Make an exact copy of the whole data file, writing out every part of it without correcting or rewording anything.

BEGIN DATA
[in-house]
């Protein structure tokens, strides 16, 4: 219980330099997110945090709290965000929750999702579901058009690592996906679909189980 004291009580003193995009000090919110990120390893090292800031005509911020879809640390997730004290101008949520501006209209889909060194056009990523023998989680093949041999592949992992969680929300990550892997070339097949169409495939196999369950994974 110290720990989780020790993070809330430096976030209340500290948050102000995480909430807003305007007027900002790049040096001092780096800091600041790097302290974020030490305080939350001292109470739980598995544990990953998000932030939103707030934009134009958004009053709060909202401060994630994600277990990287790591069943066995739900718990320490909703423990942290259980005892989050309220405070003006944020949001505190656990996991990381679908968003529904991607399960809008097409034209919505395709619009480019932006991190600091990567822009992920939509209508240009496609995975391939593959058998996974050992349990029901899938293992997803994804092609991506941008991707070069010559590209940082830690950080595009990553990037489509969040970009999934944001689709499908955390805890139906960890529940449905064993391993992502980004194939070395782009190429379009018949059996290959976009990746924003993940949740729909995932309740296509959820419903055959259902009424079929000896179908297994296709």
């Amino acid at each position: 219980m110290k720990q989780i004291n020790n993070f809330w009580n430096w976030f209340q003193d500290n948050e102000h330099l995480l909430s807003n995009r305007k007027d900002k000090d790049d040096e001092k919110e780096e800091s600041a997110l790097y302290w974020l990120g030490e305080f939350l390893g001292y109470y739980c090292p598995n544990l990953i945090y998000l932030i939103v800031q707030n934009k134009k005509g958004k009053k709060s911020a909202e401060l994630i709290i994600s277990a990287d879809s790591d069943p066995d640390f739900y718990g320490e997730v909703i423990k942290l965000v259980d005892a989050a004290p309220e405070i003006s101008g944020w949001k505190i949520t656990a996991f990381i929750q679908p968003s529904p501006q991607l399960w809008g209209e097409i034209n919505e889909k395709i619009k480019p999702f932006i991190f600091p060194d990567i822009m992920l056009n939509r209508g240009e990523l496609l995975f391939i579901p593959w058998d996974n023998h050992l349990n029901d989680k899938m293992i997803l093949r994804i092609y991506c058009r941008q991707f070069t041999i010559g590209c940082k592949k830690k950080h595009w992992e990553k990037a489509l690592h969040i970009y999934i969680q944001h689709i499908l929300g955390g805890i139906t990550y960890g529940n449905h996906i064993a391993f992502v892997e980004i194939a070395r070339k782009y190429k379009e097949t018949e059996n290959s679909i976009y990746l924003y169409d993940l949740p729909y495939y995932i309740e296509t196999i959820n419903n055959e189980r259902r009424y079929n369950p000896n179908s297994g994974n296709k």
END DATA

[in-house]
């Protein structure tokens, strides 16, 4: 219980330099997110945090709290965000929750999702579901058009690592996906679909189980 004291009580003193995009000090919110990120390893090292800031005509911020879809640390997730004290101008949520501006209209889909060194056009990523023998989680093949041999592949992992969680929300990550892997070339097949169409495939196999369950994974 110290720990989780020790993070809330430096976030209340500290948050102000995480909430807003305007007027900002790049040096001092780096800091600041790097302290974020030490305080939350001292109470739980598995544990990953998000932030939103707030934009134009958004009053709060909202401060994630994600277990990287790591069943066995739900718990320490909703423990942290259980005892989050309220405070003006944020949001505190656990996991990381679908968003529904991607399960809008097409034209919505395709619009480019932006991190600091990567822009992920939509209508240009496609995975391939593959058998996974050992349990029901899938293992997803994804092609991506941008991707070069010559590209940082830690950080595009990553990037489509969040970009999934944001689709499908955390805890139906960890529940449905064993391993992502980004194939070395782009190429379009018949059996290959976009990746924003993940949740729909995932309740296509959820419903055959259902009424079929000896179908297994296709």
């Amino acid at each position: 219980m110290k720990q989780i004291n020790n993070f809330w009580n430096w976030f209340q003193d500290n948050e102000h330099l995480l909430s807003n995009r305007k007027d900002k000090d790049d040096e001092k919110e780096e800091s600041a997110l790097y302290w974020l990120g030490e305080f939350l390893g001292y109470y739980c090292p598995n544990l990953i945090y998000l932030i939103v800031q707030n934009k134009k005509g958004k009053k709060s911020a909202e401060l994630i709290i994600s277990a990287d879809s790591d069943p066995d640390f739900y718990g320490e997730v909703i423990k942290l965000v259980d005892a989050a004290p309220e405070i003006s101008g944020w949001k505190i949520t656990a996991f990381i929750q679908p968003s529904p501006q991607l399960w809008g209209e097409i034209n919505e889909k395709i619009k480019p999702f932006i991190f600091p060194d990567i822009m992920l056009n939509r209508g240009e990523l496609l995975f391939i579901p593959w058998d996974n023998h050992l349990n029901d989680k899938m293992i997803l093949r994804i092609y991506c058009r941008q991707f070069t041999i010559g590209c940082k592949k830690k950080h595009w992992e990553k990037a489509l690592h969040i970009y999934i969680q944001h689709i499908l929300g955390g805890i139906t990550y960890g529940n449905h996906i064993a391993f992502v892997e980004i194939a070395r070339k782009y190429k379009e097949t018949e059996n290959s679909i976009y990746l924003y169409d993940l949740p729909y495939y995932i309740e296509t196999i959820n419903n055959e189980r259902r009424y079929n369950p000896n179908s297994g994974n296709k």